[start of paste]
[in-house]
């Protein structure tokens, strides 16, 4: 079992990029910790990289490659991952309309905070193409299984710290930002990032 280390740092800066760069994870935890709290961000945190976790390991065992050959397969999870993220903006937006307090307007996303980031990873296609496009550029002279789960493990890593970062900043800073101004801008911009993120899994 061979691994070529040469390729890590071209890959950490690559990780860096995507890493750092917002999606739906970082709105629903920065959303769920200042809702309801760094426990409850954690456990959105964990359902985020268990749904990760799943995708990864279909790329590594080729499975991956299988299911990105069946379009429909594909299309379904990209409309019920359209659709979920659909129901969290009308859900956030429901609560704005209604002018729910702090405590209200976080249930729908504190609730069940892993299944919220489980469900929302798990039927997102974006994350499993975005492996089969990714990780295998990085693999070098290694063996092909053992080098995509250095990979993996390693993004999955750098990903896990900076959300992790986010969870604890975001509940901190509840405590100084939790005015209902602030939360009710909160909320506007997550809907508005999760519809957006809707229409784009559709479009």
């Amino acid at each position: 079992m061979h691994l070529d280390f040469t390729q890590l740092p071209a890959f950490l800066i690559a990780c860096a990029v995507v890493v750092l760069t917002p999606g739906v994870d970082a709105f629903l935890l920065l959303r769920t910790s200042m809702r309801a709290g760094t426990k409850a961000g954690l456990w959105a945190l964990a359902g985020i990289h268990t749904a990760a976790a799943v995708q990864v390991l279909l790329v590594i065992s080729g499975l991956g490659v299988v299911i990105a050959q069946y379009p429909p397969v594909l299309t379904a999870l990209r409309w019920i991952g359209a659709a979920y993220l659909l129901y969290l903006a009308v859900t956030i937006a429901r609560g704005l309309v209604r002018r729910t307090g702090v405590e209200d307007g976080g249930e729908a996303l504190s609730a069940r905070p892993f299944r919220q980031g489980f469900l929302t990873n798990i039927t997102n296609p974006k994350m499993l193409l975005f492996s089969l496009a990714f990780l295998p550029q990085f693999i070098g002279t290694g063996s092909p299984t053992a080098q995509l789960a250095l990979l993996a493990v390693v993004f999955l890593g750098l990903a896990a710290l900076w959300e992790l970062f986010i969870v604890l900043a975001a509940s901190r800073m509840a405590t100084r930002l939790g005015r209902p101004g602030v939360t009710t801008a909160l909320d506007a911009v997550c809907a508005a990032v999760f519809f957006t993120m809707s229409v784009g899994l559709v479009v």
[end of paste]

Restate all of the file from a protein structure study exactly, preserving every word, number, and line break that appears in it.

[in-house]
């Protein structure tokens, strides 16, 4: 079992990029910790990289490659991952309309905070193409299984710290930002990032 280390740092800066760069994870935890709290961000945190976790390991065992050959397969999870993220903006937006307090307007996303980031990873296609496009550029002279789960493990890593970062900043800073101004801008911009993120899994 061979691994070529040469390729890590071209890959950490690559990780860096995507890493750092917002999606739906970082709105629903920065959303769920200042809702309801760094426990409850954690456990959105964990359902985020268990749904990760799943995708990864279909790329590594080729499975991956299988299911990105069946379009429909594909299309379904990209409309019920359209659709979920659909129901969290009308859900956030429901609560704005209604002018729910702090405590209200976080249930729908504190609730069940892993299944919220489980469900929302798990039927997102974006994350499993975005492996089969990714990780295998990085693999070098290694063996092909053992080098995509250095990979993996390693993004999955750098990903896990900076959300992790986010969870604890975001509940901190509840405590100084939790005015209902602030939360009710909160909320506007997550809907508005999760519809957006809707229409784009559709479009």
């Amino acid at each position: 079992m061979h691994l070529d280390f040469t390729q890590l740092p071209a890959f950490l800066i690559a990780c860096a990029v995507v890493v750092l760069t917002p999606g739906v994870d970082a709105f629903l935890l920065l959303r769920t910790s200042m809702r309801a709290g760094t426990k409850a961000g954690l456990w959105a945190l964990a359902g985020i990289h268990t749904a990760a976790a799943v995708q990864v390991l279909l790329v590594i065992s080729g499975l991956g490659v299988v299911i990105a050959q069946y379009p429909p397969v594909l299309t379904a999870l990209r409309w019920i991952g359209a659709a979920y993220l659909l129901y969290l903006a009308v859900t956030i937006a429901r609560g704005l309309v209604r002018r729910t307090g702090v405590e209200d307007g976080g249930e729908a996303l504190s609730a069940r905070p892993f299944r919220q980031g489980f469900l929302t990873n798990i039927t997102n296609p974006k994350m499993l193409l975005f492996s089969l496009a990714f990780l295998p550029q990085f693999i070098g002279t290694g063996s092909p299984t053992a080098q995509l789960a250095l990979l993996a493990v390693v993004f999955l890593g750098l990903a896990a710290l900076w959300e992790l970062f986010i969870v604890l900043a975001a509940s901190r800073m509840a405590t100084r930002l939790g005015r209902p101004g602030v939360t009710t801008a909160l909320d506007a911009v997550c809907a508005a990032v999760f519809f957006t993120m809707s229409v784009g899994l559709v479009v």